Heritage Foundation is run by Jim DeMint, the former Tea Party legislator. Heritage promptly demonstrated the impact of its new leadership with its purported study of the benefits and costs of immigration that ignored the benefits and inflated the costs. Even other conservative groups were appalled – and that was before one of the co-authors of its studies’ past writings on the inferiority of certain minorities that purportedly made assimilation fail became public. Heritage is one of many anti-think tanks where anyone with a progressive thought is shown the door.
NEP’s William Black appeared on the June 22, 2013 episode of Alpha and Omega. The topic of discussion is about a series of articles he has written over the last year on the economic achievements and political shenanigans of Rafael Correa, the President of Ecuador.
NEP’s William Black appeared on The Real News , February 17, 2013, discussing how Ecuador has been dealing with the recession, and some of the things we can learn from it. You can view the video below or if you wish to view the video as well as the transcript posted at TRNN, you can click this link.
By William K. Black
(Cross posted at Benzinga.com)
Ecuador’s President Rafael Correa has the special ability to drive our most elite media nuts. Failures are self-refuting. It is the successful that drive their opponents to distraction, and much of the media can barely contain its eagerness to write that Correa has failed. In 2009, The Economist practically licked its lips in eager anticipation of what it hoped would be Correa’s (and Ecuador’s) failure due to the “country’s acute financial problems.” Continue reading →
Alvaro Vargas Llosa (AVL) co-authored the Guide to the Perfect Latin American Idiot with two other journalists. He revisited the subject with an article in 2007 entitled “The Return of the Idiot.”
“The ‘Idiot’ species, we suggested, bore responsibility for Latin America’s underdevelopment. Its beliefs — revolution, economic nationalism, hatred of the United States, faith in the government as an agent of social justice, a passion for strongman rule over the rule of law — derived, in our opinion, from an inferiority complex. In the late 1990s, it seemed as if the Idiot were finally retreating. But the retreat was short lived. Today, the species is back in force in the form of populist heads of state who are reenacting the failed policies of the past, opinion leaders from around the world who are lending new credence to them, and supporters who are giving new life to ideas that seemed extinct.” Continue reading →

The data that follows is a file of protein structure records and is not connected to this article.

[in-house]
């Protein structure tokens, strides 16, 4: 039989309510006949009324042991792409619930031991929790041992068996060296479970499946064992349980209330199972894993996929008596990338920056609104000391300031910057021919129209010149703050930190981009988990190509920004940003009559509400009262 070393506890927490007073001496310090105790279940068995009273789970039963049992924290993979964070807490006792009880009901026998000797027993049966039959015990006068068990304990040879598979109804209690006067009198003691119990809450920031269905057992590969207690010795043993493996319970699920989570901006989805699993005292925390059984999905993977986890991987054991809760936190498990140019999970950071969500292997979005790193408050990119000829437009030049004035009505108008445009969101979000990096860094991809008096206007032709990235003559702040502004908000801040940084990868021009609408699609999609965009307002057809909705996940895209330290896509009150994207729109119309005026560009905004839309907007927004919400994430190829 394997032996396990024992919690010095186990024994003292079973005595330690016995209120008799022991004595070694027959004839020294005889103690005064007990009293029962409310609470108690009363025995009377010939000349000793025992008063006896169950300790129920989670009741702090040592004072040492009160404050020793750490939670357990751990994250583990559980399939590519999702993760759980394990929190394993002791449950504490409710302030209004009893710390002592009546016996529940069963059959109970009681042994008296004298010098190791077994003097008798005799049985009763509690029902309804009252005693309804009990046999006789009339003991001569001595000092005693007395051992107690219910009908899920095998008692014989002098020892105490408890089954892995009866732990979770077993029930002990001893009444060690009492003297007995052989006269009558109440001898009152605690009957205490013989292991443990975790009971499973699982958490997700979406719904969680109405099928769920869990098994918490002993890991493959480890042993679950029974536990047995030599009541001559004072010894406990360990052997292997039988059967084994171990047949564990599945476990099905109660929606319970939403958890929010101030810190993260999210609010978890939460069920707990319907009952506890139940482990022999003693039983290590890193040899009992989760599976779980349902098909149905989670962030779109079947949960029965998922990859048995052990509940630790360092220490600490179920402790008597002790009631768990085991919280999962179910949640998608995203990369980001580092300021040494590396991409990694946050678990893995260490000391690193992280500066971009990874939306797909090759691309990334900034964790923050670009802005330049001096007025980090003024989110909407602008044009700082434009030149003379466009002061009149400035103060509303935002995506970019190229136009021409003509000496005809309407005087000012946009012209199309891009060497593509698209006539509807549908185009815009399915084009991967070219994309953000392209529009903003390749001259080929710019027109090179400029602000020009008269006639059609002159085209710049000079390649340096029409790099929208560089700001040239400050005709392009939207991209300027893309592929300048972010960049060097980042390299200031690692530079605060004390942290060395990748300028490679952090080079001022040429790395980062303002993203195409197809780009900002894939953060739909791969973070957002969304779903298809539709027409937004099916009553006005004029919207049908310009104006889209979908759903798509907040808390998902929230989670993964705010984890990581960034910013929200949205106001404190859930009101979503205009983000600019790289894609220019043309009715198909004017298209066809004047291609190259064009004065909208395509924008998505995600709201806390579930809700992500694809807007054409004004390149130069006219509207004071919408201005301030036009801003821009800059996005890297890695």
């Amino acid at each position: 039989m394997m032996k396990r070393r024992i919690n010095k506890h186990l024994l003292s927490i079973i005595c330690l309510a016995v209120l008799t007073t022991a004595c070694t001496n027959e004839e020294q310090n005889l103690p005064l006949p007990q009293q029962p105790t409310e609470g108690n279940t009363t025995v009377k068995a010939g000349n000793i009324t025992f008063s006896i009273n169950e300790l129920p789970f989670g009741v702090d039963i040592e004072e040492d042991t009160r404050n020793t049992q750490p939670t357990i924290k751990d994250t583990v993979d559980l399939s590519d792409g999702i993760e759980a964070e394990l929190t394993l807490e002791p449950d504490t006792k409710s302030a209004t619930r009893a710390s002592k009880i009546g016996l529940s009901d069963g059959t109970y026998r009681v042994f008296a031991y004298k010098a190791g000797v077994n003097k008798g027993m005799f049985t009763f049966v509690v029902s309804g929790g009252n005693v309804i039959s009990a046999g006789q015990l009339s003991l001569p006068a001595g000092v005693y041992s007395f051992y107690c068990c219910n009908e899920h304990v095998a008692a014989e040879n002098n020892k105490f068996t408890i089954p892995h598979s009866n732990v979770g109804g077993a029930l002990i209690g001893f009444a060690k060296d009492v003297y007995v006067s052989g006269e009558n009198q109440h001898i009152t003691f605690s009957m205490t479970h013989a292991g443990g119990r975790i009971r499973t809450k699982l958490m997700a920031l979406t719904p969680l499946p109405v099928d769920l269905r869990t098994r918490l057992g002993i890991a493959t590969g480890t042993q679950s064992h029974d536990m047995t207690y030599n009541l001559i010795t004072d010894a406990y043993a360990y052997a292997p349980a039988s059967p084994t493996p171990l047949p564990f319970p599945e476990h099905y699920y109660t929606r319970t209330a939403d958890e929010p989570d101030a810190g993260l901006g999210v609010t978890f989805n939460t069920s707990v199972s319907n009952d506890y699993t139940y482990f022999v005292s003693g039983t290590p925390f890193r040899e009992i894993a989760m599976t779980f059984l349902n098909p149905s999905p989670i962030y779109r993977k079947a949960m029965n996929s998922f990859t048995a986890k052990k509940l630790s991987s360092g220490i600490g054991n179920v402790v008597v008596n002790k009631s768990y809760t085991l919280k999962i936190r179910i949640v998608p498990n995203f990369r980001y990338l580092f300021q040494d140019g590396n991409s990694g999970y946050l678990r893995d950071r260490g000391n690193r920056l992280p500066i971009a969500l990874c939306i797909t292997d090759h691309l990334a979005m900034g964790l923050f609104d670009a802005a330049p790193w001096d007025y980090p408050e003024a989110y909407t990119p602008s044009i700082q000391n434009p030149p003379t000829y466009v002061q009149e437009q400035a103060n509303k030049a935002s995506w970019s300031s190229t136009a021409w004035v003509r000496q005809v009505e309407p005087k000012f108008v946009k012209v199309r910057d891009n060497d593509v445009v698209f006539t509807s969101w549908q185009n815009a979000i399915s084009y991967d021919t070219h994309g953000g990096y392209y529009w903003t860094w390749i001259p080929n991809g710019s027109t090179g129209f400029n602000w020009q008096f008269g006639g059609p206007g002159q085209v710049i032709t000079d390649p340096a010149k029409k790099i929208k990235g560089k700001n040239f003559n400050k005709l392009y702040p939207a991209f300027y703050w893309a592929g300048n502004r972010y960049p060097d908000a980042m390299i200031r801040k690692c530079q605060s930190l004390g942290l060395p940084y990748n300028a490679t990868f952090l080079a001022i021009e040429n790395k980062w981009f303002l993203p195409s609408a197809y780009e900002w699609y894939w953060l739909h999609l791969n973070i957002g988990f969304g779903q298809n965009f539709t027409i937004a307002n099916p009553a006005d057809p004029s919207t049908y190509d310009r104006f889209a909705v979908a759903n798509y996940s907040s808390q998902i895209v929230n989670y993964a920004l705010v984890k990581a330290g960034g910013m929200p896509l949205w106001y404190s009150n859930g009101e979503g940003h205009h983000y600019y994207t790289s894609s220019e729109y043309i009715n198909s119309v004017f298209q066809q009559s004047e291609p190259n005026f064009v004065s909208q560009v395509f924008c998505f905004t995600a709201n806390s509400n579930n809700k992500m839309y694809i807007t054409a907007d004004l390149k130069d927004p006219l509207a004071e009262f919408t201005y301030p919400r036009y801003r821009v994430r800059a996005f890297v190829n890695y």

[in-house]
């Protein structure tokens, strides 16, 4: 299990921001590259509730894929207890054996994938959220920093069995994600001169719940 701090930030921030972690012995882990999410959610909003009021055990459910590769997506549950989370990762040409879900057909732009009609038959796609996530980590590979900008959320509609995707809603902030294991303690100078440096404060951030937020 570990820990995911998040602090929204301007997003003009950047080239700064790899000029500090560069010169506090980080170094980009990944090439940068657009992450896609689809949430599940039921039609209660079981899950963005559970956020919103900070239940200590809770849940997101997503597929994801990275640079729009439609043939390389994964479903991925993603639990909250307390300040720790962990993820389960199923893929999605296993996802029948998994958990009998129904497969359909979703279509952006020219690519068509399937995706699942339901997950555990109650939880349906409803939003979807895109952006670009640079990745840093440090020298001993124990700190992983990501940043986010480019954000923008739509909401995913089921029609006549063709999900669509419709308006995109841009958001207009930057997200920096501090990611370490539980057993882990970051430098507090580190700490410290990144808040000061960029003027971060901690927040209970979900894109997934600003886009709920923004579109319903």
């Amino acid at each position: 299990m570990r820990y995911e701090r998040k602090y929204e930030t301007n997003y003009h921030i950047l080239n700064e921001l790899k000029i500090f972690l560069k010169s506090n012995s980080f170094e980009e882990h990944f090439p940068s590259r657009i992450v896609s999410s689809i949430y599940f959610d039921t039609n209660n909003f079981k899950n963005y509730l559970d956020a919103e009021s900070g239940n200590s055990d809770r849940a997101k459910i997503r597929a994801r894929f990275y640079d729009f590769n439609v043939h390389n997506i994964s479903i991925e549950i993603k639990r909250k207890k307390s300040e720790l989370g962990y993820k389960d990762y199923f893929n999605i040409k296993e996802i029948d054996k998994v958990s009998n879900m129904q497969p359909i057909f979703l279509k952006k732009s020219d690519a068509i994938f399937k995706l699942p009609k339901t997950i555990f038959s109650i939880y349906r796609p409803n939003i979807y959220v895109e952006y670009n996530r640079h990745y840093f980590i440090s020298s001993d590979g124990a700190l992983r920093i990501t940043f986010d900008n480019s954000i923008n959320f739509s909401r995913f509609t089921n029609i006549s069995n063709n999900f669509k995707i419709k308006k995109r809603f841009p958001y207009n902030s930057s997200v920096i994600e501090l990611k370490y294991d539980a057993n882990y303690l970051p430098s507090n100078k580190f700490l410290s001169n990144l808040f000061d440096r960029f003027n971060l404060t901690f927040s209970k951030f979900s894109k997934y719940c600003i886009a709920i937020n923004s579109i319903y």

In November 2011, President Correa appointed Pedro Delgado as head of Ecuador’s Central Bank. The appointment was controversial. The obvious controversy was that Delgado is Correa’s cousin. Conservatives claimed that Delgado lacked integrity. Some progressives shared the concerns about his integrity and saw Delgado as too supportive of Ecuador’s largest banks and bankers. The recent banking crisis, in which the owners and managers of Ecuador’s four largest banks began a bizarre campaign of threatening to induce a run on their institutions to extort Correa into withdrawing his very sensible program of increasing the banks’ taxes and reforming the bankers’ dangerously perverse executive compensation, provided a test of these concerns by Correa’s supporters about Delgado. I explained how irresponsible the banking oligarchs’ campaign was in interviews in Ecuador and the U.S. and an article. I explained the vigorous manner in which U.S. regulators of my era would have acted to end the oligarchs’ efforts to extort the government and people of Ecuador by threatening to cause a banking run. Continue reading →
One of the distinctive features of banking in scores of developing nations is the very large spreads between the rate of interest they pay their depositors and the rate they charge borrowers. Academics have frequently focused on the exceptionally high spreads in Latin America in articles published over the last three decades. Economic theory predicts that these spreads should impose a major drag on development. The high interest rates charged to lenders should lead to very large “hurdle rates” for prospective borrowers’ projects. The two obvious implications of high hurdle rates, sometimes discussed in the literature, are that fewer worthwhile investments will be made by prospective entrepreneurs and more of the loans in Latin America are likely to go to high risk borrowers. High risk investments should be, if financial markets are efficient, more likely to produce higher returns exceeding the hurdle rate. The standard neo-classical economic assumption is that financial markets are efficient.
William Black, by invitation of the President of Ecuador’s National Assembly, will present to the Standing Specialized Committee of Economic and Tax Regime in Quito, Ecuador on the banking crisis in that country.
Professor Black’s experience in financial regulation and his involvement in the US Savings and Loan Crisis puts him in a position to assist the Ecuadorians with their banking crisis.